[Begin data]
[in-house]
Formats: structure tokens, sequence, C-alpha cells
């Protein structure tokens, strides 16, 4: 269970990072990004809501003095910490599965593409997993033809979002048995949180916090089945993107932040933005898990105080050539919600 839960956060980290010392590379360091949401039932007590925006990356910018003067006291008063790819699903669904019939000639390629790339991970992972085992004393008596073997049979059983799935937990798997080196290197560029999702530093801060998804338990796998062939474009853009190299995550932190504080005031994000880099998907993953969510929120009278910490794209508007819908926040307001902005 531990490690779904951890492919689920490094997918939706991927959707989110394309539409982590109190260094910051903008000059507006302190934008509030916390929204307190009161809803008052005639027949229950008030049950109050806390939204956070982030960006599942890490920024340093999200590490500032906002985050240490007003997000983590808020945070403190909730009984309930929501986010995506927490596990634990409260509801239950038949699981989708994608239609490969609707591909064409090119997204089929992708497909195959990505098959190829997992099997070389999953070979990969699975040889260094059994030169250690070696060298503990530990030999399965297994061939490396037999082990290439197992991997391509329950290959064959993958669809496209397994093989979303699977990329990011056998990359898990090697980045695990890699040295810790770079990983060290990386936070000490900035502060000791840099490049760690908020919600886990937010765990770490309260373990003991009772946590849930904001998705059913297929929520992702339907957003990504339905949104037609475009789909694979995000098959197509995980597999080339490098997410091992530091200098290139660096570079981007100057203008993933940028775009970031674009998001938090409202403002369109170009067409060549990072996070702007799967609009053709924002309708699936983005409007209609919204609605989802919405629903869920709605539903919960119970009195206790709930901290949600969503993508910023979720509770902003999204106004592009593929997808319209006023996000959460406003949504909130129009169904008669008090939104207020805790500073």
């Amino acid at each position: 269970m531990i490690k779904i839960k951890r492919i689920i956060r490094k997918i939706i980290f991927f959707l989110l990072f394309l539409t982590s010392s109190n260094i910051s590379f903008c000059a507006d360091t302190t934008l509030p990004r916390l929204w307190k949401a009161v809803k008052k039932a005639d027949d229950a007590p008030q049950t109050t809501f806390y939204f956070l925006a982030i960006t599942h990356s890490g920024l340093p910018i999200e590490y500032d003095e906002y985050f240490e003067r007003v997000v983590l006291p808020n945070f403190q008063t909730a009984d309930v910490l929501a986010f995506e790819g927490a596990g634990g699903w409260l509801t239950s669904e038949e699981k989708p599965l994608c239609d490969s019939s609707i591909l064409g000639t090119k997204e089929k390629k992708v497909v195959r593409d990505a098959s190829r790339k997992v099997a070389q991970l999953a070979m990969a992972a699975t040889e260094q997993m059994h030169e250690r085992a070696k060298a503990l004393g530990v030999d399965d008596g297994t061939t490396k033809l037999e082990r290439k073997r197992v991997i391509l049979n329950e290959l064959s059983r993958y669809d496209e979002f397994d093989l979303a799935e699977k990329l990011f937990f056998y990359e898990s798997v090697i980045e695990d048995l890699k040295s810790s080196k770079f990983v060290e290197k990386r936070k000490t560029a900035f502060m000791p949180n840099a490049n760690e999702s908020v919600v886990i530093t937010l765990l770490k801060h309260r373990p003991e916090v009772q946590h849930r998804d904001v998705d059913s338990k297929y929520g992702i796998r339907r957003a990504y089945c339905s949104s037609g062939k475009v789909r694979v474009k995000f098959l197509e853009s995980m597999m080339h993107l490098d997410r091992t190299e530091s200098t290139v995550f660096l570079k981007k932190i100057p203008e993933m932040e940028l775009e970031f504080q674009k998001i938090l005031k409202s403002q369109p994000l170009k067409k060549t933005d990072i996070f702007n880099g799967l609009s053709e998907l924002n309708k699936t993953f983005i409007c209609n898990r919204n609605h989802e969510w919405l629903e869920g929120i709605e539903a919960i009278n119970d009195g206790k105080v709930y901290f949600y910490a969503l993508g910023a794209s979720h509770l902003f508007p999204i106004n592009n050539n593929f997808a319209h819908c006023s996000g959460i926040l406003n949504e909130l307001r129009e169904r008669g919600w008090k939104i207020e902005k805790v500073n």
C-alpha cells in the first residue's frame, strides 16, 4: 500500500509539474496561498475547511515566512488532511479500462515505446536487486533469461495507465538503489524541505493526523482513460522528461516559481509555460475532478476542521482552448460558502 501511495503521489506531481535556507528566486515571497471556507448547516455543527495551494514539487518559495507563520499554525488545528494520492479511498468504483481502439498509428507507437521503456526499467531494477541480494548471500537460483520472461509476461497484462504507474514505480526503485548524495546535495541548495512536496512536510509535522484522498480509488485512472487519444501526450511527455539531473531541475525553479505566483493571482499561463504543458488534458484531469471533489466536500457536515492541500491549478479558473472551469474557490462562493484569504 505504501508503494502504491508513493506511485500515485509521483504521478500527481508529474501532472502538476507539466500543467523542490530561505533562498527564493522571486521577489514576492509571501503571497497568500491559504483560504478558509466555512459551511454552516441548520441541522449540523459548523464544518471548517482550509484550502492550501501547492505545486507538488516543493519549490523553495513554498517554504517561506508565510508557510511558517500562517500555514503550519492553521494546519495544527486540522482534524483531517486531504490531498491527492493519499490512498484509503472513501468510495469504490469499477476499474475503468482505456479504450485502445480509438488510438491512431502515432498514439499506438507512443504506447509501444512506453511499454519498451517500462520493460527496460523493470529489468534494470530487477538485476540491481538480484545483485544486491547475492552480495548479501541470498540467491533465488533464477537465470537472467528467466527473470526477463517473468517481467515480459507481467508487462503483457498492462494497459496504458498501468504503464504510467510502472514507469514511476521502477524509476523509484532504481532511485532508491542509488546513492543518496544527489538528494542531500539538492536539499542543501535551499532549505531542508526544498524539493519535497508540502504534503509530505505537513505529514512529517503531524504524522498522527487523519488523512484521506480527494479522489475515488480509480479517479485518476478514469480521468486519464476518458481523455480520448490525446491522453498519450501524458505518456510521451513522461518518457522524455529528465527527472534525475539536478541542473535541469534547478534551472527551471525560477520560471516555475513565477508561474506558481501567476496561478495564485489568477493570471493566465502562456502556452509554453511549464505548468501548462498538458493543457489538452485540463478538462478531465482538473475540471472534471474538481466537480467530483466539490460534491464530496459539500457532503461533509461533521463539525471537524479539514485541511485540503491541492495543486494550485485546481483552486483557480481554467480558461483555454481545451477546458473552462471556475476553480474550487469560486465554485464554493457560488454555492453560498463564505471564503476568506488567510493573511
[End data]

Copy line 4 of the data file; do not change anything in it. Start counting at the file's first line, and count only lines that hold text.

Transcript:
């Amino acid at each position: 269970m531990i490690k779904i839960k951890r492919i689920i956060r490094k997918i939706i980290f991927f959707l989110l990072f394309l539409t982590s010392s109190n260094i910051s590379f903008c000059a507006d360091t302190t934008l509030p990004r916390l929204w307190k949401a009161v809803k008052k039932a005639d027949d229950a007590p008030q049950t109050t809501f806390y939204f956070l925006a982030i960006t599942h990356s890490g920024l340093p910018i999200e590490y500032d003095e906002y985050f240490e003067r007003v997000v983590l006291p808020n945070f403190q008063t909730a009984d309930v910490l929501a986010f995506e790819g927490a596990g634990g699903w409260l509801t239950s669904e038949e699981k989708p599965l994608c239609d490969s019939s609707i591909l064409g000639t090119k997204e089929k390629k992708v497909v195959r593409d990505a098959s190829r790339k997992v099997a070389q991970l999953a070979m990969a992972a699975t040889e260094q997993m059994h030169e250690r085992a070696k060298a503990l004393g530990v030999d399965d008596g297994t061939t490396k033809l037999e082990r290439k073997r197992v991997i391509l049979n329950e290959l064959s059983r993958y669809d496209e979002f397994d093989l979303a799935e699977k990329l990011f937990f056998y990359e898990s798997v090697i980045e695990d048995l890699k040295s810790s080196k770079f990983v060290e290197k990386r936070k000490t560029a900035f502060m000791p949180n840099a490049n760690e999702s908020v919600v886990i530093t937010l765990l770490k801060h309260r373990p003991e916090v009772q946590h849930r998804d904001v998705d059913s338990k297929y929520g992702i796998r339907r957003a990504y089945c339905s949104s037609g062939k475009v789909r694979v474009k995000f098959l197509e853009s995980m597999m080339h993107l490098d997410r091992t190299e530091s200098t290139v995550f660096l570079k981007k932190i100057p203008e993933m932040e940028l775009e970031f504080q674009k998001i938090l005031k409202s403002q369109p994000l170009k067409k060549t933005d990072i996070f702007n880099g799967l609009s053709e998907l924002n309708k699936t993953f983005i409007c209609n898990r919204n609605h989802e969510w919405l629903e869920g929120i709605e539903a919960i009278n119970d009195g206790k105080v709930y901290f949600y910490a969503l993508g910023a794209s979720h509770l902003f508007p999204i106004n592009n050539n593929f997808a319209h819908c006023s996000g959460i926040l406003n949504e909130l307001r129009e169904r008669g919600w008090k939104i207020e902005k805790v500073n």